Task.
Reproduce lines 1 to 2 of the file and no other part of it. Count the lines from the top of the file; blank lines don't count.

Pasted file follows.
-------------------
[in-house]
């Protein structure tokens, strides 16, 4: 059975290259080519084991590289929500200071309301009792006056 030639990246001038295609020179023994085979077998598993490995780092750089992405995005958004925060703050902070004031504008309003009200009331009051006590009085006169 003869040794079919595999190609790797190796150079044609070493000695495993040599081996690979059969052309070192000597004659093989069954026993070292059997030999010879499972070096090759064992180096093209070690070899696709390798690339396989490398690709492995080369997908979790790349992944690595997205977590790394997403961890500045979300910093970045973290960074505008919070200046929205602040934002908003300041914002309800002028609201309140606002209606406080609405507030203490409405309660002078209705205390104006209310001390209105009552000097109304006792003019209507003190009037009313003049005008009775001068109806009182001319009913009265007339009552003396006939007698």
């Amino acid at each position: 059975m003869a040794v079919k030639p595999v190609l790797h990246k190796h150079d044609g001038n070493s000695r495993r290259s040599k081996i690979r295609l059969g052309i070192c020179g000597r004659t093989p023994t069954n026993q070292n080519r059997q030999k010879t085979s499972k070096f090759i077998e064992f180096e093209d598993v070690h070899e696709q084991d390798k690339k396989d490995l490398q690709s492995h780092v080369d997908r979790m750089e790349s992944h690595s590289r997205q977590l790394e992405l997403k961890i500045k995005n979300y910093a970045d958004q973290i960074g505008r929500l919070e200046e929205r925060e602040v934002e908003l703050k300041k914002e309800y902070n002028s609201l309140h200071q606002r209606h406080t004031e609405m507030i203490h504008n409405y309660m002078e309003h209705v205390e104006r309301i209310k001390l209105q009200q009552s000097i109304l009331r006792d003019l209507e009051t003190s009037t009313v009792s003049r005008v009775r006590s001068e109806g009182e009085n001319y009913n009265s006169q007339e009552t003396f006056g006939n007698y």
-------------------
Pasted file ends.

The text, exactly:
[in-house]
């Protein structure tokens, strides 16, 4: 059975290259080519084991590289929500200071309301009792006056 030639990246001038295609020179023994085979077998598993490995780092750089992405995005958004925060703050902070004031504008309003009200009331009051006590009085006169 003869040794079919595999190609790797190796150079044609070493000695495993040599081996690979059969052309070192000597004659093989069954026993070292059997030999010879499972070096090759064992180096093209070690070899696709390798690339396989490398690709492995080369997908979790790349992944690595997205977590790394997403961890500045979300910093970045973290960074505008919070200046929205602040934002908003300041914002309800002028609201309140606002209606406080609405507030203490409405309660002078209705205390104006209310001390209105009552000097109304006792003019209507003190009037009313003049005008009775001068109806009182001319009913009265007339009552003396006939007698």